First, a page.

4. Preparation: is completed with a pumice slurry, judicious use of a diamond bur to give necessary bevels and clean the surface for optimal adhesion.(Fig3)Teeth were  acid etched for 20 seconds with Ultra-Etch (Ultradent) (Fig. 4), rinsed and air dried. The enamel exhibited an excellent etch pattern. No dentin was exposed; therefore only Dentin/ Enamel resin (D/E resin, Bisco) was used. The D/E resin was applied in a thin layer, and lightly air- thinned. It is important not to allow the unfilled resin to pool around the gum tissue. If this occurs, the microfill will not be able to be placed subgingivally.

The putty made from the mock up was used to build up the incisal edges .(Fig 5)

The restorations were placed according to an anatomical technique that involved the use of a highly chromatic dentin shade composite overlaid with a colorless enamel value composite. In addition to a full complement of enamel and dentin shades that correspond to the A-D shade range, the selected composite system also features 3 unique value shades (high, medium, and low) that mimic natural enamel in the manner in which it diffuses the underlying dentin color to create a natural-looking depth and appearance. The restorations were shaped and contoured using medium, fine, and superfine discs (Sof-Lex XT, 3M ESPE( Fig6) , and the final contours were made with a finishing bur (TDF9 Finishing Bur, Axis ) .To achieve a nice, polished surface, a PoGo Wheel (DENTSPLY Caulk) and Astropol points (Ivoclar Vivadent) were used . The final restorations were photographed at completion. (Figures 7)


Bleaching is done before composite bonding to achieve color change; 10 to 14 days are allowed to pass before bonding as the bleaching material oxidizes the teeth, making bond strengths weaker. After the bleaching period, then composite can be bonded between teeth to increase the size of adjacent teeth and close  spaces.

The results of diastema closure must conform to the esthetic ideals of smile design.(1-2) Because tooth dimension is being changed, maintaining symmetry and tooth proportion (both in terms of height to width and tooth to tooth) is challenging. Symmetry and tooth proportion (one tooth compared to the next) is easier when multiple diastemas are being closed; however, it cannot always be accomplished depending on tooth position.

Psychological limitations include apprehension about composite strength and longevity as well as final appearance. Excessive force will shear and fracture composite. It is the author’s experience that diastema closure limits exposure to direct force on the incisal edge and little fracture occurs. Composite does slightly change color with time, and leakage around the margins can occur. Touch-ups to composite are usually required every 7 to 10 years.(3-4)There are several psychological advantages to composite bonding. Patients who worry that the results of diastema closure will result in teeth that look too large in comparison to the other teeth or compared to the framework of the lips and face have the option of composites being easily changed. Composite can be added or reduced to fit a patient’s desired goal. Indeed, it can be completely removed if necessary. Composite also can be placed without bonding to confirm patient acceptance. Flexibility is a very desirable feature. Patients also like that little to no tooth reduction is done and the dentistry can be completed without anesthetic.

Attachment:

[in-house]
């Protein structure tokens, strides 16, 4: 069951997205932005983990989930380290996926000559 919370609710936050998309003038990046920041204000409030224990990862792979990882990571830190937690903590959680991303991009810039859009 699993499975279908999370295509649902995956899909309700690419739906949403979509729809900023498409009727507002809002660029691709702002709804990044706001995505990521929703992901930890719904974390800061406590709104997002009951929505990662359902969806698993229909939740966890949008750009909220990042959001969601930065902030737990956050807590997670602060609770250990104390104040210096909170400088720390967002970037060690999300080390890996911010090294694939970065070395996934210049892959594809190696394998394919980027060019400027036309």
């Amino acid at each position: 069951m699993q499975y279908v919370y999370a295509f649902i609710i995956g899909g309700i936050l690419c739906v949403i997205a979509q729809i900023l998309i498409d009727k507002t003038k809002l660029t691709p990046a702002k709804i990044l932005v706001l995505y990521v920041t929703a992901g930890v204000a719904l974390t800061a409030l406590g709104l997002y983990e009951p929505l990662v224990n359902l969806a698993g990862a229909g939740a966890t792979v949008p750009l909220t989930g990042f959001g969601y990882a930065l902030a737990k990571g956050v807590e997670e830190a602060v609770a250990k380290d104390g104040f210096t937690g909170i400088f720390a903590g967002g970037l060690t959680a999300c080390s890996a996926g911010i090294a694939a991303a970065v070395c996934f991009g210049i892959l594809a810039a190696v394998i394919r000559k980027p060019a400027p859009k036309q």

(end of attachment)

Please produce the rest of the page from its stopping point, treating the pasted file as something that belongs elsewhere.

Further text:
1. Morley J. Smile design—specific considerations. J Calif Dent Assoc. 1997;25(9):633-637.
2.  Morley J, Eubank J. Macroesthetic elements of smile design. J Am Dent Assoc. 2001; 132(1):39-45.
3. Ardu S, Braut V, Uhac I, et al. Influence of mechanical and chemical degradation on surface gloss of resin composite materials. Am J Dent. 2009;22(5):264-268
4. Heintze SD, Forjanic M, Ohmiti K, Rousson V. Surface deterioration of dental materials after simulated toothbrushing in relation to brushing time and load. Dent Mater. 2010;26(4):306-319.

Source(s) of Funding

No Source of funding

Competing Interests


3 reviews posted so far

Review of Aesthetic Closure of Anterior Spaces in Mature Dentition
Posted by Dr. George Raymond on 15 Jan 2014 07:02:44 PM GMT Reviewed by WMC Editors

Aesthetic Closure of Anterior Spaces in Mature Dentition
Posted by Dr. Vidya S Bhat on 24 Dec 2013 08:12:29 AM GMT Reviewed by WMC Editors

Aesthetic Closure of Anterior Spaces in Mature Dentition
Posted by Dr. William J Maloney on 09 Dec 2013 10:04:16 PM GMT Reviewed by WMC Editors